Byaslag is a type of cheese from Mongolia, which is dried outside, on the rooftops, in order to be enjoyed for longer.
So, in spite of the fact that byaslag looks like a matured cheese, it is not aged, as its aspect and hard texture is given by its drying process. In fact, some pieces of byaslag have to be soaked up in warm tea before eating, as they are very dry and hard. This particular cheese is mainly made out of yak’s milk, as these animals are among the favorite of the Mongolians. Still, mare’s, goat’s, or sheep’s milk can also be used, but are not too frequent because goats and sheep, for example, cannot be milk anywhere. The taste of the byaslag is not too strong or special, due to the fact that the cheese is not aged. So, you can expect a cheese that is creamy, sweet, and slightly salty in the beginning, with grassy notes in the aftertaste.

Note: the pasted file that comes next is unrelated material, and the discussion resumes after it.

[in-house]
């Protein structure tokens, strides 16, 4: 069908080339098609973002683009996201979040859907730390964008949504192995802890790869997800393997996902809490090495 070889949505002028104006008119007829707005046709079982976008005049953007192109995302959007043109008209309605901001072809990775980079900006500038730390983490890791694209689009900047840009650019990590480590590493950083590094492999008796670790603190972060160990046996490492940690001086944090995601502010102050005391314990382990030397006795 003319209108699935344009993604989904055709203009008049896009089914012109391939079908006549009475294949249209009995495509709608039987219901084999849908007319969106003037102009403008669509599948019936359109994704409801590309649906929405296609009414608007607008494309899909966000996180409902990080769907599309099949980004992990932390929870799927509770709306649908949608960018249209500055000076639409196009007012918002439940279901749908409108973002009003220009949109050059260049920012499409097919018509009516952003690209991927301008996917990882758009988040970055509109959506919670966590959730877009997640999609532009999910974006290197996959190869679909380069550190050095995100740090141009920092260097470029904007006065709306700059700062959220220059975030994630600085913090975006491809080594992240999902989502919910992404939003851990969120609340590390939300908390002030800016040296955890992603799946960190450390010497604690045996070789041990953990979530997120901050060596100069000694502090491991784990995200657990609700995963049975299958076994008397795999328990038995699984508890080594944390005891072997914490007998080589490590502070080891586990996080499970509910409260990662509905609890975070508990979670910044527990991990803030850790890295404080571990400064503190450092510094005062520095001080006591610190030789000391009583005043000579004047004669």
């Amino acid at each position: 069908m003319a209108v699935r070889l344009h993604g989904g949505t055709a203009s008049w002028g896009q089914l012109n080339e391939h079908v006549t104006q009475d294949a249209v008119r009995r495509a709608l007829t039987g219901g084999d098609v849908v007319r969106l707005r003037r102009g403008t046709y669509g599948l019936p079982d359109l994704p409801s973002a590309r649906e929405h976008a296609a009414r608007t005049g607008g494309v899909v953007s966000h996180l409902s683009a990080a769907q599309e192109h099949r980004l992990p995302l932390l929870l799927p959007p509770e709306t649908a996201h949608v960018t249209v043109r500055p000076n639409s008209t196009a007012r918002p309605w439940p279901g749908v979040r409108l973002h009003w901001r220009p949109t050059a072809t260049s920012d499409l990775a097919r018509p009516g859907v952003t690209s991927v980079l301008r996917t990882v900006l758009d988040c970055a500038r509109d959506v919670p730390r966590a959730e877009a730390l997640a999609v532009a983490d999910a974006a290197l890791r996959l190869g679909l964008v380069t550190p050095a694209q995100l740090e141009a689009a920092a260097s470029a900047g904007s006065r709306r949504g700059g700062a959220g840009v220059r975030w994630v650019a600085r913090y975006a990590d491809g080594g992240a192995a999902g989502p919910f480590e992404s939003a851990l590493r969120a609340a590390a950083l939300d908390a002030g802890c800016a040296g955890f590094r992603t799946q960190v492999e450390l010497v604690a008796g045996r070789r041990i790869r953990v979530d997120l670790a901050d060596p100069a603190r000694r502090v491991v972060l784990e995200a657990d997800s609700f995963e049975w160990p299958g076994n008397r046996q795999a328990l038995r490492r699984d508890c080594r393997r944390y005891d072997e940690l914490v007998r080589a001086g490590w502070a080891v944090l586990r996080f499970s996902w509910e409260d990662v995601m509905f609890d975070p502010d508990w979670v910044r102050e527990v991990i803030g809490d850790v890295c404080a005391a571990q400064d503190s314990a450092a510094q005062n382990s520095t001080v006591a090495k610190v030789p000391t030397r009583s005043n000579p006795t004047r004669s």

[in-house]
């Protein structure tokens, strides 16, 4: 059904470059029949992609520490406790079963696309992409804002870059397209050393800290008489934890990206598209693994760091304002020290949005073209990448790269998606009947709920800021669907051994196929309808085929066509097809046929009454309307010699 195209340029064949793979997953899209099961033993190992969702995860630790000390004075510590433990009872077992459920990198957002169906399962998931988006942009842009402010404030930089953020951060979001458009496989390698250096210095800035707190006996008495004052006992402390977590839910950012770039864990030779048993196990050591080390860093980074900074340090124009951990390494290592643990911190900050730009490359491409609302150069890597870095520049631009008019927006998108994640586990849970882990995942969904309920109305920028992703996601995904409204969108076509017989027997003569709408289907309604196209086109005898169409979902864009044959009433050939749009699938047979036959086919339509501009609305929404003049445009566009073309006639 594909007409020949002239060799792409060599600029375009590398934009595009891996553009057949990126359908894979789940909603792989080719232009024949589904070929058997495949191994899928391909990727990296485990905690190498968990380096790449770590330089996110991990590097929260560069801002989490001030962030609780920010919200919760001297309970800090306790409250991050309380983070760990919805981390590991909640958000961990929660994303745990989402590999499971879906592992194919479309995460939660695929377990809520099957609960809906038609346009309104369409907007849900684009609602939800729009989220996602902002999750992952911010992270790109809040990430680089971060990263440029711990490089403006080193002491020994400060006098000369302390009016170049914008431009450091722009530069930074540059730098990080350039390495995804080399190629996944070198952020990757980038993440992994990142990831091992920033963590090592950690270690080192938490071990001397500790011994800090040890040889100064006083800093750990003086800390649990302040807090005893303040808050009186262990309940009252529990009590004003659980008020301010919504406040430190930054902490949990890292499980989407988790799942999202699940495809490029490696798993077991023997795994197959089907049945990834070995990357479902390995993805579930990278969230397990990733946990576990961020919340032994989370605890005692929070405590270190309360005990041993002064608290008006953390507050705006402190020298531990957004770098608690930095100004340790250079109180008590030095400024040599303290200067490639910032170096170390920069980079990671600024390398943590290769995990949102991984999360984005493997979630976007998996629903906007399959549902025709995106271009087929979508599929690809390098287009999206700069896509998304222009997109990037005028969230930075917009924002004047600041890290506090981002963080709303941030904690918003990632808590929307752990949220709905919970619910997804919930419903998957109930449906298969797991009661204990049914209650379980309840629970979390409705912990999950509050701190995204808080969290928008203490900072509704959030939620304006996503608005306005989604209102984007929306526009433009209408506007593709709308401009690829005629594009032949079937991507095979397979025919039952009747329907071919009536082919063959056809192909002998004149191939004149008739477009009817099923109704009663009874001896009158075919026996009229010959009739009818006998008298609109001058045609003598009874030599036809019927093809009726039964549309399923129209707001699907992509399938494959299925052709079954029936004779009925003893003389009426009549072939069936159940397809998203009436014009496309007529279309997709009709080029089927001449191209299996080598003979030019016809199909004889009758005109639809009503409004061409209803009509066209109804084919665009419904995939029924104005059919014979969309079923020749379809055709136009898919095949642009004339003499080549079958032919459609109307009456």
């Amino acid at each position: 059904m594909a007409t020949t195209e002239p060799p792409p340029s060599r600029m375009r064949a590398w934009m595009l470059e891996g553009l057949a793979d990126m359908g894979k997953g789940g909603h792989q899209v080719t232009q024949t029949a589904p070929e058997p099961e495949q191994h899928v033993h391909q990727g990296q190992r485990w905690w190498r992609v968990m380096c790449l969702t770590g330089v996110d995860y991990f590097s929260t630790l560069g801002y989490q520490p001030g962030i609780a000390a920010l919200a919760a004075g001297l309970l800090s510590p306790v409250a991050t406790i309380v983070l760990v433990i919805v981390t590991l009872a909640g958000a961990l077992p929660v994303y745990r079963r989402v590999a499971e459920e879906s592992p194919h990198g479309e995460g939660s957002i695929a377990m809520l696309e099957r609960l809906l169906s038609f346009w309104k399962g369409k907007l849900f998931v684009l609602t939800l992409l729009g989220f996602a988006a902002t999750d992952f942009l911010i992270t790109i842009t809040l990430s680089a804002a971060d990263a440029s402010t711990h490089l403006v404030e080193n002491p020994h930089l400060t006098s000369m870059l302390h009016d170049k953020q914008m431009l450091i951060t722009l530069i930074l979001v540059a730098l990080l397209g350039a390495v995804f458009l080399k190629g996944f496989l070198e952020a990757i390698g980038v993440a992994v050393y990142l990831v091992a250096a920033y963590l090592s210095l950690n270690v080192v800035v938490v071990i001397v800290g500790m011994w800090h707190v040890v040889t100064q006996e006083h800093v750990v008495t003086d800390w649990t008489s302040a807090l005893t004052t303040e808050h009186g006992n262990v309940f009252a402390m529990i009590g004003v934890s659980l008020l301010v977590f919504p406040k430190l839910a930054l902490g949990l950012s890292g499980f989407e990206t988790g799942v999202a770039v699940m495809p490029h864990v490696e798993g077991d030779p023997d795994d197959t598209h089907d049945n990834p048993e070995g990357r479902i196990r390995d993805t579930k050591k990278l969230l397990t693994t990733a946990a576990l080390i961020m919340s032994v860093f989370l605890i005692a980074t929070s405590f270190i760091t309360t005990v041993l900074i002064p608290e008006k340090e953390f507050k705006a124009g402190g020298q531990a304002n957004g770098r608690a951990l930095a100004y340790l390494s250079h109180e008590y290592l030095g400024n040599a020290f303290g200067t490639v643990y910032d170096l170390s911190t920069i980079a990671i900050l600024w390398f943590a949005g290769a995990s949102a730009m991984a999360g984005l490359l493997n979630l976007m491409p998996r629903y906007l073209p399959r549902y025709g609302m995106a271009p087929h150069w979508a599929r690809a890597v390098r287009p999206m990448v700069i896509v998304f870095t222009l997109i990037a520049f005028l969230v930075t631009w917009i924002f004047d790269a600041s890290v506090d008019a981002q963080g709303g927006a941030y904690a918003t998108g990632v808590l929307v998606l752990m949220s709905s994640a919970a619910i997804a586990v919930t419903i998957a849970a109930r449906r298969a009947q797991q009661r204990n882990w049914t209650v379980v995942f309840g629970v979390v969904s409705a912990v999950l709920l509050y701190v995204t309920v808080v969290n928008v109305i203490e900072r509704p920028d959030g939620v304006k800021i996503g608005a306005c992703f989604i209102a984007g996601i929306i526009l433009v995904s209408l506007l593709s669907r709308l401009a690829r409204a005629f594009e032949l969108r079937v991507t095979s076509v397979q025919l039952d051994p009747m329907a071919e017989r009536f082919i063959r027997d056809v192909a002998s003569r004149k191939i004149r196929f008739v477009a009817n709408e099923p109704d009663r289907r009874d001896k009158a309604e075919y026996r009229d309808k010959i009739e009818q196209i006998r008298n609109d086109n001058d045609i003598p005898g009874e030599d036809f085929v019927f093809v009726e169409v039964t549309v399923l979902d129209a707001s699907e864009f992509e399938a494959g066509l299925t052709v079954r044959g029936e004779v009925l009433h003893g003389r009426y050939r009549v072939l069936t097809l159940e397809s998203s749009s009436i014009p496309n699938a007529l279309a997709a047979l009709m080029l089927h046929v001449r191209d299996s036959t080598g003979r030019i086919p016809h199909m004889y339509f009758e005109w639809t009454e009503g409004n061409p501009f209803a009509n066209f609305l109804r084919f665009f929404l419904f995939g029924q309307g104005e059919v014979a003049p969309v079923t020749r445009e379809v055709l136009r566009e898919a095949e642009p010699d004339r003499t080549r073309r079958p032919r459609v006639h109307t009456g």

It is easy to prepare byaslag if you have access to yak’s milk. If you don’t, any kind of milk will do, even cow’s milk if you have nothing else in handy. You will have to boil the milk as a first step to make byaslag. Then, you can add a cup of rennet or, most commonly found, kefir. After adding the kefir, allow the milk to curdle and then remove only the solid parts by using a clean piece of cloth. Squeeze the solids to further remove the remaining liquid and press them with two pieces of wood by using something heavy to place on top. This will compact the solids and will form your piece of byaslag. Because the nomadic Mongolians are constantly on the move, they weren’t able to leave their cheese to mature inside the house, as most people do. This is why they chose to dry their cheese and consume it this way, as a snack or side dish. When on the move, dried foods last longer and are faster to prepare.